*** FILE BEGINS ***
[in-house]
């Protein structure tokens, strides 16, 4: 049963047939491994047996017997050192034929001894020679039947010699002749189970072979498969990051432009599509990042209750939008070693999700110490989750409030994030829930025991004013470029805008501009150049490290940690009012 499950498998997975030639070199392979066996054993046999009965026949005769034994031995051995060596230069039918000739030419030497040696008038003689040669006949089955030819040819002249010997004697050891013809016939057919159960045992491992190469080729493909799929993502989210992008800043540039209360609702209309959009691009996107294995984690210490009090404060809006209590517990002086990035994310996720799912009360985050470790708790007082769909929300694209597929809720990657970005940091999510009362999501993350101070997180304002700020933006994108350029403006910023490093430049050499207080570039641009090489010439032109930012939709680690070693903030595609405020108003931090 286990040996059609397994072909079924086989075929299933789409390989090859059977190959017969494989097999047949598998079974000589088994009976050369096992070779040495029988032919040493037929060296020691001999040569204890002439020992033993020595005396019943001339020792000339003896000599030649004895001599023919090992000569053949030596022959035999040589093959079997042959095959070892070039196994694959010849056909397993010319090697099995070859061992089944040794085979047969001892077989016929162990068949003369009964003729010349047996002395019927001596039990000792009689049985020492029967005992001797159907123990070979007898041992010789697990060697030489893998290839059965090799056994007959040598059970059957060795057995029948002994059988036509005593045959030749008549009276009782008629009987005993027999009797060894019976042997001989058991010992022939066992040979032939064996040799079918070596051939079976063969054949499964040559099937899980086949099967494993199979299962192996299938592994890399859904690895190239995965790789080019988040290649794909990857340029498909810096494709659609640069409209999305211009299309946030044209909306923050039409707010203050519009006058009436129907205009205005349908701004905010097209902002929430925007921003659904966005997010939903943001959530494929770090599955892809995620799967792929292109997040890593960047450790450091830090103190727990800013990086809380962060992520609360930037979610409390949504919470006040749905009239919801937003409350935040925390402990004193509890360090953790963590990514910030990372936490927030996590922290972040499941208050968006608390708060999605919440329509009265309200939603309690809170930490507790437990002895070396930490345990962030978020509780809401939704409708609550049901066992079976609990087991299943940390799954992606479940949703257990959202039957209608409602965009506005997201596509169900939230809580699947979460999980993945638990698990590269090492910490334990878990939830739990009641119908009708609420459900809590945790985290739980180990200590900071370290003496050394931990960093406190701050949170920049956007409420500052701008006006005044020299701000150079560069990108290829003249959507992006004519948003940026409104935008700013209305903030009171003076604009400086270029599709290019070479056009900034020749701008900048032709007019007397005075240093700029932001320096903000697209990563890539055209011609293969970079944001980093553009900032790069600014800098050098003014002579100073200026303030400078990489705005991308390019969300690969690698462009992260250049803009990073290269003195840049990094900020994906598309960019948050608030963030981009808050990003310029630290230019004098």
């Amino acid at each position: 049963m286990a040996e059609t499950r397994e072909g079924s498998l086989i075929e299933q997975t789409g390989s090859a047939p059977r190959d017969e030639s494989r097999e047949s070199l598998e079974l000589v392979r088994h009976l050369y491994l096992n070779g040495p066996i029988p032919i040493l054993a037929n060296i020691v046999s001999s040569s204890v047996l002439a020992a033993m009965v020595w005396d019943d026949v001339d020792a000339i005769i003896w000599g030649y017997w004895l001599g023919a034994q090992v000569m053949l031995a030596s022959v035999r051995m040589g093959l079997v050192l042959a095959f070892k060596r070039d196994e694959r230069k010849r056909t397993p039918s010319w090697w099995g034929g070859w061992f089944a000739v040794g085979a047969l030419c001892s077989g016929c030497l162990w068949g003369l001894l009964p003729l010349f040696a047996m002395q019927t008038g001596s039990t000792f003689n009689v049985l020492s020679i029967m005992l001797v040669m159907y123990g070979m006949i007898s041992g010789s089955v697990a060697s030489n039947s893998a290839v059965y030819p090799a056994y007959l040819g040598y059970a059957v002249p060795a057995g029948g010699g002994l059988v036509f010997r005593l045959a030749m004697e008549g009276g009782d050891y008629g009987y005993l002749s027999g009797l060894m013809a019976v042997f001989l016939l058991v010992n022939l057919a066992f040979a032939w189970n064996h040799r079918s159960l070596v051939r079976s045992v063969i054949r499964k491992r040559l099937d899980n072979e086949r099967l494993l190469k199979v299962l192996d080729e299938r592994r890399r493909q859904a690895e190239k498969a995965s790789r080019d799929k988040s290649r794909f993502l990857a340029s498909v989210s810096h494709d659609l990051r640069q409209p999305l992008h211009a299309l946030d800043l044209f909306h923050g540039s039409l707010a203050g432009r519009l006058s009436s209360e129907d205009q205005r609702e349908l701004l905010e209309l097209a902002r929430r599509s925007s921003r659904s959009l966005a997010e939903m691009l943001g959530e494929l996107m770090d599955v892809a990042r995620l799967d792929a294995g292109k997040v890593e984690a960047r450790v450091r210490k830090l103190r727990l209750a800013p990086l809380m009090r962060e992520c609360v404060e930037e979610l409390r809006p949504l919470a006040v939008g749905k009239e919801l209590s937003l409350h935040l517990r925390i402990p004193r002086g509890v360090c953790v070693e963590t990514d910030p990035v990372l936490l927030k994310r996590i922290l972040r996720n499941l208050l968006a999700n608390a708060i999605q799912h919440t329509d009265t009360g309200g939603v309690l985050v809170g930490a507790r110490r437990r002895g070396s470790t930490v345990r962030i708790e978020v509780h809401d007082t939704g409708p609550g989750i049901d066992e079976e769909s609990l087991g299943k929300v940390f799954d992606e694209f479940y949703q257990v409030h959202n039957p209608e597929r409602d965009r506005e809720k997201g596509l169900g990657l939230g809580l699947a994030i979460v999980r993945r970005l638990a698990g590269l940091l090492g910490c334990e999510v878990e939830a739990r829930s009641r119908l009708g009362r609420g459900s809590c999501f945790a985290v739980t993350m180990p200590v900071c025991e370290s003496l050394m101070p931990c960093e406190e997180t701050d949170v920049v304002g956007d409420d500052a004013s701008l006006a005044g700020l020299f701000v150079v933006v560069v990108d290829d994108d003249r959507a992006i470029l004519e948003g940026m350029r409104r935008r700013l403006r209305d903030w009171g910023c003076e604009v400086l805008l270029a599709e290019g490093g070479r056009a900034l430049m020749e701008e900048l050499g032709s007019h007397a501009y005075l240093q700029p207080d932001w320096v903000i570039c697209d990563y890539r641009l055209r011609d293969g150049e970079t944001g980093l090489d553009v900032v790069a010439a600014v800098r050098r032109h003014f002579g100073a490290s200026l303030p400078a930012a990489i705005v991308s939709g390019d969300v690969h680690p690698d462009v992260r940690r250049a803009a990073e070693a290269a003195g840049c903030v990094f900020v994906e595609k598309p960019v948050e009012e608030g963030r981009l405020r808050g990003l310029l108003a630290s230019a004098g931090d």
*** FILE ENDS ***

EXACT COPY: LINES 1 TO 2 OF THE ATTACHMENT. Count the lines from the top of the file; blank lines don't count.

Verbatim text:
[in-house]
């Protein structure tokens, strides 16, 4: 049963047939491994047996017997050192034929001894020679039947010699002749189970072979498969990051432009599509990042209750939008070693999700110490989750409030994030829930025991004013470029805008501009150049490290940690009012 499950498998997975030639070199392979066996054993046999009965026949005769034994031995051995060596230069039918000739030419030497040696008038003689040669006949089955030819040819002249010997004697050891013809016939057919159960045992491992190469080729493909799929993502989210992008800043540039209360609702209309959009691009996107294995984690210490009090404060809006209590517990002086990035994310996720799912009360985050470790708790007082769909929300694209597929809720990657970005940091999510009362999501993350101070997180304002700020933006994108350029403006910023490093430049050499207080570039641009090489010439032109930012939709680690070693903030595609405020108003931090 286990040996059609397994072909079924086989075929299933789409390989090859059977190959017969494989097999047949598998079974000589088994009976050369096992070779040495029988032919040493037929060296020691001999040569204890002439020992033993020595005396019943001339020792000339003896000599030649004895001599023919090992000569053949030596022959035999040589093959079997042959095959070892070039196994694959010849056909397993010319090697099995070859061992089944040794085979047969001892077989016929162990068949003369009964003729010349047996002395019927001596039990000792009689049985020492029967005992001797159907123990070979007898041992010789697990060697030489893998290839059965090799056994007959040598059970059957060795057995029948002994059988036509005593045959030749008549009276009782008629009987005993027999009797060894019976042997001989058991010992022939066992040979032939064996040799079918070596051939079976063969054949499964040559099937899980086949099967494993199979299962192996299938592994890399859904690895190239995965790789080019988040290649794909990857340029498909810096494709659609640069409209999305211009299309946030044209909306923050039409707010203050519009006058009436129907205009205005349908701004905010097209902002929430925007921003659904966005997010939903943001959530494929770090599955892809995620799967792929292109997040890593960047450790450091830090103190727990800013990086809380962060992520609360930037979610409390949504919470006040749905009239919801937003409350935040925390402990004193509890360090953790963590990514910030990372936490927030996590922290972040499941208050968006608390708060999605919440329509009265309200939603309690809170930490507790437990002895070396930490345990962030978020509780809401939704409708609550049901066992079976609990087991299943940390799954992606479940949703257990959202039957209608409602965009506005997201596509169900939230809580699947979460999980993945638990698990590269090492910490334990878990939830739990009641119908009708609420459900809590945790985290739980180990200590900071370290003496050394931990960093406190701050949170920049956007409420500052701008006006005044020299701000150079560069990108290829003249959507992006004519948003940026409104935008700013209305903030009171003076604009400086270029599709290019070479056009900034020749701008900048032709007019007397005075240093700029932001320096903000697209990563890539055209011609293969970079944001980093553009900032790069600014800098050098003014002579100073200026303030400078990489705005991308390019969300690969690698462009992260250049803009990073290269003195840049990094900020994906598309960019948050608030963030981009808050990003310029630290230019004098």